Japan is set to resume from Friday beef exports to the United States suspended since April 2010 after foot-and-mouth disease was found in Japanese cows, a farm ministry official said, paving the way for wagyu beef to reach U.S. gourmets.
Washington has given the green light for Japanese cattle slaughtered on Aug. 18 or later to enter the world's biggest market, after a review of Japan's food safety measures allayed its worries about the chance of radioactive contamination.
Earlier this week, a Japanese farm official had signalled the export schedule might be disrupted after Washington asked for details of Tokyo's food safety measures.
"The U.S. Department of Agriculture made a review of our radiation safety measures and gave a nod to it, so the timing to slaughter for exports remains unchanged," the official said.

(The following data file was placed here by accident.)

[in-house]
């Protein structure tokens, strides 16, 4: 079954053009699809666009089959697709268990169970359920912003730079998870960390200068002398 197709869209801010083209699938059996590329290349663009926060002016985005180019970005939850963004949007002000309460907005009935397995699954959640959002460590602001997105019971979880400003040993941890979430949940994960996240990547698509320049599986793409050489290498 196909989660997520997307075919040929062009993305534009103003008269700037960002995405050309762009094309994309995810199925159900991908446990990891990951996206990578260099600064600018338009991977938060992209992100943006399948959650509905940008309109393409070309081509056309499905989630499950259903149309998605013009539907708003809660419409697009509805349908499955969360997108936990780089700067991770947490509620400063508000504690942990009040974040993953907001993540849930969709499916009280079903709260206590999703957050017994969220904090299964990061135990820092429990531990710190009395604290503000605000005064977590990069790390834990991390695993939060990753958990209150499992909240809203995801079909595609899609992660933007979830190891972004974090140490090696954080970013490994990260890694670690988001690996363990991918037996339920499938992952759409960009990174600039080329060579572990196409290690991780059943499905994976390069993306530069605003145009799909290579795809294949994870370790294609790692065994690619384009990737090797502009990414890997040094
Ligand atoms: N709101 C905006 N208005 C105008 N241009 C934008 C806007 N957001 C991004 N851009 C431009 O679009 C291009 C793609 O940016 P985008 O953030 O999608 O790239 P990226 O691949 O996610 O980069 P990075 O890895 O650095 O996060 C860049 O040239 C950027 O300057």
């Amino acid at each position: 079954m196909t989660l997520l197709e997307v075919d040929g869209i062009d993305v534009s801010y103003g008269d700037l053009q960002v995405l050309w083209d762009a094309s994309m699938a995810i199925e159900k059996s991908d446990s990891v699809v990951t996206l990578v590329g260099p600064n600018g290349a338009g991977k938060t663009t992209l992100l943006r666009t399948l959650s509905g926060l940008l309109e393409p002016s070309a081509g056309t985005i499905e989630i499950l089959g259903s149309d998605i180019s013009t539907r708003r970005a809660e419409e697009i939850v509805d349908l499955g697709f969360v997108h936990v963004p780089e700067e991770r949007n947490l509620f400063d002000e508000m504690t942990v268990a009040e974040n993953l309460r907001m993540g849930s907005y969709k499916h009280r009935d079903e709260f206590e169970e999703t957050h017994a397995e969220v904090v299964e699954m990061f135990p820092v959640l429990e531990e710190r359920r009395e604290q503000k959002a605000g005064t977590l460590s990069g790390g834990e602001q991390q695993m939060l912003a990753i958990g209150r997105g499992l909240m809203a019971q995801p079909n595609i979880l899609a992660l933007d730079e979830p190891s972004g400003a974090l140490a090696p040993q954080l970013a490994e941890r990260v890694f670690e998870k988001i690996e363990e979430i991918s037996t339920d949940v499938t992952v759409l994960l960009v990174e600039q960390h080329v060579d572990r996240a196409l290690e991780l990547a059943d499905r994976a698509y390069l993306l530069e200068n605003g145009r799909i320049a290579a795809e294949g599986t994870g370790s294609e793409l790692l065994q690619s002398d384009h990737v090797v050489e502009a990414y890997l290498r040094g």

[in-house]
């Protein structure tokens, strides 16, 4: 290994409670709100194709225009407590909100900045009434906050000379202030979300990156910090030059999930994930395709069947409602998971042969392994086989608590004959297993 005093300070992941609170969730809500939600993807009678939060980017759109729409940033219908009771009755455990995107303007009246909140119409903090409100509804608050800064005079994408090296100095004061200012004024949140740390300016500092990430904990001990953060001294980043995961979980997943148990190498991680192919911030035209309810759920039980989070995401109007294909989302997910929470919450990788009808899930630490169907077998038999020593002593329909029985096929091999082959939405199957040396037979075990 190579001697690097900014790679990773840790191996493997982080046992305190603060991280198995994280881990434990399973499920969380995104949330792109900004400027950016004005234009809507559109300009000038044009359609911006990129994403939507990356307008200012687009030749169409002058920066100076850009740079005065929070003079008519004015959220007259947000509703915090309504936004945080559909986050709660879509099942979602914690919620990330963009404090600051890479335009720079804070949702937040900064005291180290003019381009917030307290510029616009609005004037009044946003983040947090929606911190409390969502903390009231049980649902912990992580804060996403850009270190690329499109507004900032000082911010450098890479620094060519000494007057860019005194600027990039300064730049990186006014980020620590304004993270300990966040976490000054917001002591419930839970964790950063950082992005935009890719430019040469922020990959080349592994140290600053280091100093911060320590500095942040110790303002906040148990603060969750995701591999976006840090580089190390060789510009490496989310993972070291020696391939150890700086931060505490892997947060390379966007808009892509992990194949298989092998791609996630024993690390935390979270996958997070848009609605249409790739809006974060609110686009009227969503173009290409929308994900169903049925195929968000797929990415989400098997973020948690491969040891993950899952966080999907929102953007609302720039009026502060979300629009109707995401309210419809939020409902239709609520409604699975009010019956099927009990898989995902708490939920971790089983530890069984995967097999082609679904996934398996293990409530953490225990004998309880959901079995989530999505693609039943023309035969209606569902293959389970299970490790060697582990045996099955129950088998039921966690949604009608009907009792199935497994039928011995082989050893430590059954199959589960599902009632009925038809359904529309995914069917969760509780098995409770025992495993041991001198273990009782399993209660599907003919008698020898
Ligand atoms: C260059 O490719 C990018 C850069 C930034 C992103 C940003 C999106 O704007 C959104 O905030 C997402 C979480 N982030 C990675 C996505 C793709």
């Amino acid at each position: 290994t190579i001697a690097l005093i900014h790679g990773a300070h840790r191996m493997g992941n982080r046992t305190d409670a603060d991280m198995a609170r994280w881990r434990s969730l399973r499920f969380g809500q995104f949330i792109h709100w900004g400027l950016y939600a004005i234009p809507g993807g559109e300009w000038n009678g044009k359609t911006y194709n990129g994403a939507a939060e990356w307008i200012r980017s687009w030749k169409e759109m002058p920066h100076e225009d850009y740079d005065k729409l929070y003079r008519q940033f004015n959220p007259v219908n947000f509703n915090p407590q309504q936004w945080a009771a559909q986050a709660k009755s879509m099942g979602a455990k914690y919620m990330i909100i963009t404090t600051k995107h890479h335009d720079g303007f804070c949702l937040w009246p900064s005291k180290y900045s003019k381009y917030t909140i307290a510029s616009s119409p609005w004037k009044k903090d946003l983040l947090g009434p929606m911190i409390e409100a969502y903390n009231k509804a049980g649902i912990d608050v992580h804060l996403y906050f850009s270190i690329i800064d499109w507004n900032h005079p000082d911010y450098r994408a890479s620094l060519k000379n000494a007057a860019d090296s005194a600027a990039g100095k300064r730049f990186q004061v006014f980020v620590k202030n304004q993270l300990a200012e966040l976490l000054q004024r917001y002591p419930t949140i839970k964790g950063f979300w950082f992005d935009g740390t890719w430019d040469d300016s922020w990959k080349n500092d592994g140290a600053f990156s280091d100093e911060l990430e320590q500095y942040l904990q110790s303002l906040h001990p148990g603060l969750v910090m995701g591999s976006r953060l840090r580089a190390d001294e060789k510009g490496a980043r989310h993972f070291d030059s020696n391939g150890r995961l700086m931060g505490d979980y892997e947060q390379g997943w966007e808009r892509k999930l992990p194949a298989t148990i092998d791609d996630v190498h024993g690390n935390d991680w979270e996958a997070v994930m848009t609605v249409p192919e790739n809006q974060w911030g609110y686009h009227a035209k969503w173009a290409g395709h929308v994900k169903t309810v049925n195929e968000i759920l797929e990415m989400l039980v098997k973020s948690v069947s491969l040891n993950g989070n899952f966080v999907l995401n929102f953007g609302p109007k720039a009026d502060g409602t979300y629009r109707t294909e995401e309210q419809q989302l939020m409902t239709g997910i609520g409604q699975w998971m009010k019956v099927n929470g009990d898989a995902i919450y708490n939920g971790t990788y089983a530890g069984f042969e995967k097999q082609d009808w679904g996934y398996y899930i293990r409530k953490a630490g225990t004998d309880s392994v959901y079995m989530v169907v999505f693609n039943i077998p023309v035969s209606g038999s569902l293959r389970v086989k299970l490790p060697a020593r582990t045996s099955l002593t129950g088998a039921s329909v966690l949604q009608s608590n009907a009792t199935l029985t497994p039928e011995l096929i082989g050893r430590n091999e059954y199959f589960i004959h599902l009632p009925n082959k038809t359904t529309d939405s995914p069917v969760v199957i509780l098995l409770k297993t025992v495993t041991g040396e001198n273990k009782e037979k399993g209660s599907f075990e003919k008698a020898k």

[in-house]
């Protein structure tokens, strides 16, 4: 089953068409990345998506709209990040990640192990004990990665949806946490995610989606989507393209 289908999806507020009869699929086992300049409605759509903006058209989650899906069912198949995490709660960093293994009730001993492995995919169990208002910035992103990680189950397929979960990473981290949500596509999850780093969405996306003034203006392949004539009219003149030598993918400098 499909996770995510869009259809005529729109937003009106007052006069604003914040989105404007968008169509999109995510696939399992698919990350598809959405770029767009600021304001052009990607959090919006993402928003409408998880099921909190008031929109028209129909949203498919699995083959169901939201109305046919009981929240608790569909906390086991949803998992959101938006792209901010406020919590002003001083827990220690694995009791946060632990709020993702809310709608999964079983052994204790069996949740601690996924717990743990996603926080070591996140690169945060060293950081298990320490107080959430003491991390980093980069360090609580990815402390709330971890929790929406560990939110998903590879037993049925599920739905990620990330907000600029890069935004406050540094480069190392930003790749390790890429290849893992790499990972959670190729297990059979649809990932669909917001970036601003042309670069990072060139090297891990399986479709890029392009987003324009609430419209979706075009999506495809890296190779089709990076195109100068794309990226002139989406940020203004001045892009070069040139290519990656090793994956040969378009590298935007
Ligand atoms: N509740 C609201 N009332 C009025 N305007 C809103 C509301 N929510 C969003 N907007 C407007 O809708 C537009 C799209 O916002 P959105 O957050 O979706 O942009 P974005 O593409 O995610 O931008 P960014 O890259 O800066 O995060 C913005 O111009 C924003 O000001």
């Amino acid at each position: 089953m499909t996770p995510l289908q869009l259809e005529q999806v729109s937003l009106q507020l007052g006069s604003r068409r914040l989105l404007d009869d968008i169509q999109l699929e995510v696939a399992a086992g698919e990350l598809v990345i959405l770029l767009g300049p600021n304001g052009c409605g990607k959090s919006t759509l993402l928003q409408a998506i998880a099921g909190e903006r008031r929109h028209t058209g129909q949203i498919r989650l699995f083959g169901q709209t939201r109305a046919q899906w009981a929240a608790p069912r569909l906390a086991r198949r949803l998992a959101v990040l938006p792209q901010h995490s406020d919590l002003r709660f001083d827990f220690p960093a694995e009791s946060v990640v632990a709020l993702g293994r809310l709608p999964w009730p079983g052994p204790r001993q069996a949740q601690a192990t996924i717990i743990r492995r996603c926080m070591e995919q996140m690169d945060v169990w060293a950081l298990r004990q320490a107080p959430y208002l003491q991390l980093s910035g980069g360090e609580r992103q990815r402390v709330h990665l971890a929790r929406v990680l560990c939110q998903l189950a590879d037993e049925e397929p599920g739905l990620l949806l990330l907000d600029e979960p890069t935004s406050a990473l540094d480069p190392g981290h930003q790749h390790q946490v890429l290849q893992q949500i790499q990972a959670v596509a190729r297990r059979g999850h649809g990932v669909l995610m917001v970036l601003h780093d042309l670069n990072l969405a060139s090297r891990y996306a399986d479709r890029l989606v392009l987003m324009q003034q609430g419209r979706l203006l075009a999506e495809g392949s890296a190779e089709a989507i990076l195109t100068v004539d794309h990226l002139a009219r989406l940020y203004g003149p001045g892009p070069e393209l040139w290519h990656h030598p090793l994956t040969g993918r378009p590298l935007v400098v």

The United States has set curbs, generally in line with Japan's domestic measures, on the import of other food products from Japan to protect against radioactive contamination since the Fukushima nuclear crisis sparked by last year's devastating earthquake and tsunami.
Before Japan's outbreak of foot-and-mouth disease, beef exports stood at 565 tonnes in 2009, 72 tonnes of which was bought by the United States.
Although there is no trade data on the type of beef exported, an export value of 4,000 yen to 6,000 yen ($51 to $77) per kg and a survey of exporters suggest most of the beef exported was wagyu, another ministry official said.
The United States has given Japan's beef a clean bill of health on the foot-and-mouth concerns. Japan is also reviewing its curbs on U.S. beef imports as global concern over mad cow disease ebbs.